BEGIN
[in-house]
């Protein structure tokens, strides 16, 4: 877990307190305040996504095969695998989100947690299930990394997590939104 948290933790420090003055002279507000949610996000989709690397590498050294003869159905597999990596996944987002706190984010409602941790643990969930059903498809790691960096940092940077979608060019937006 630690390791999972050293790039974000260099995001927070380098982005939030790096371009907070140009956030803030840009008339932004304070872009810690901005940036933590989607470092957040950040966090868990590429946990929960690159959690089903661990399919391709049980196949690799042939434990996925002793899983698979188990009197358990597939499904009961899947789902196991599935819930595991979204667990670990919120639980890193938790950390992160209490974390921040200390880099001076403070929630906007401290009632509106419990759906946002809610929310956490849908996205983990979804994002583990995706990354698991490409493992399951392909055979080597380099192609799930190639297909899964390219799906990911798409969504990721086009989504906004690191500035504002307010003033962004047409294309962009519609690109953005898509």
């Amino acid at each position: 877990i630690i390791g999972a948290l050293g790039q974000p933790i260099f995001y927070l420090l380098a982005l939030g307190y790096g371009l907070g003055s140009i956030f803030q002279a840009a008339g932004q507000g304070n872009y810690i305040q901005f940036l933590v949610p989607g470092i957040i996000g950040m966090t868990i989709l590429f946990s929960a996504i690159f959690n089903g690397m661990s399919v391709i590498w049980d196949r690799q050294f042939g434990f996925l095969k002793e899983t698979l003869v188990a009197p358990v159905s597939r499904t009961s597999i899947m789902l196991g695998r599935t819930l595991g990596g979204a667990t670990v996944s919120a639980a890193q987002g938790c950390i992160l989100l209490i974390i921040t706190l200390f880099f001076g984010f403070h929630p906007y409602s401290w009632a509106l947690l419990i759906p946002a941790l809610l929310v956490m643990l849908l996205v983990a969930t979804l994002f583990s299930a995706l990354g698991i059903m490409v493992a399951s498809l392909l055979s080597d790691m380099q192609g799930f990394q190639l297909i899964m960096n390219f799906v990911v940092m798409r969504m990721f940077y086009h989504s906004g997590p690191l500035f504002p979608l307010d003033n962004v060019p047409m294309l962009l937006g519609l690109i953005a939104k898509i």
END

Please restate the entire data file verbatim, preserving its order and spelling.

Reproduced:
[in-house]
């Protein structure tokens, strides 16, 4: 877990307190305040996504095969695998989100947690299930990394997590939104 948290933790420090003055002279507000949610996000989709690397590498050294003869159905597999990596996944987002706190984010409602941790643990969930059903498809790691960096940092940077979608060019937006 630690390791999972050293790039974000260099995001927070380098982005939030790096371009907070140009956030803030840009008339932004304070872009810690901005940036933590989607470092957040950040966090868990590429946990929960690159959690089903661990399919391709049980196949690799042939434990996925002793899983698979188990009197358990597939499904009961899947789902196991599935819930595991979204667990670990919120639980890193938790950390992160209490974390921040200390880099001076403070929630906007401290009632509106419990759906946002809610929310956490849908996205983990979804994002583990995706990354698991490409493992399951392909055979080597380099192609799930190639297909899964390219799906990911798409969504990721086009989504906004690191500035504002307010003033962004047409294309962009519609690109953005898509």
């Amino acid at each position: 877990i630690i390791g999972a948290l050293g790039q974000p933790i260099f995001y927070l420090l380098a982005l939030g307190y790096g371009l907070g003055s140009i956030f803030q002279a840009a008339g932004q507000g304070n872009y810690i305040q901005f940036l933590v949610p989607g470092i957040i996000g950040m966090t868990i989709l590429f946990s929960a996504i690159f959690n089903g690397m661990s399919v391709i590498w049980d196949r690799q050294f042939g434990f996925l095969k002793e899983t698979l003869v188990a009197p358990v159905s597939r499904t009961s597999i899947m789902l196991g695998r599935t819930l595991g990596g979204a667990t670990v996944s919120a639980a890193q987002g938790c950390i992160l989100l209490i974390i921040t706190l200390f880099f001076g984010f403070h929630p906007y409602s401290w009632a509106l947690l419990i759906p946002a941790l809610l929310v956490m643990l849908l996205v983990a969930t979804l994002f583990s299930a995706l990354g698991i059903m490409v493992a399951s498809l392909l055979s080597d790691m380099q192609g799930f990394q190639l297909i899964m960096n390219f799906v990911v940092m798409r969504m990721f940077y086009h989504s906004g997590p690191l500035f504002p979608l307010d003033n962004v060019p047409m294309l962009l937006g519609l690109i953005a939104k898509i």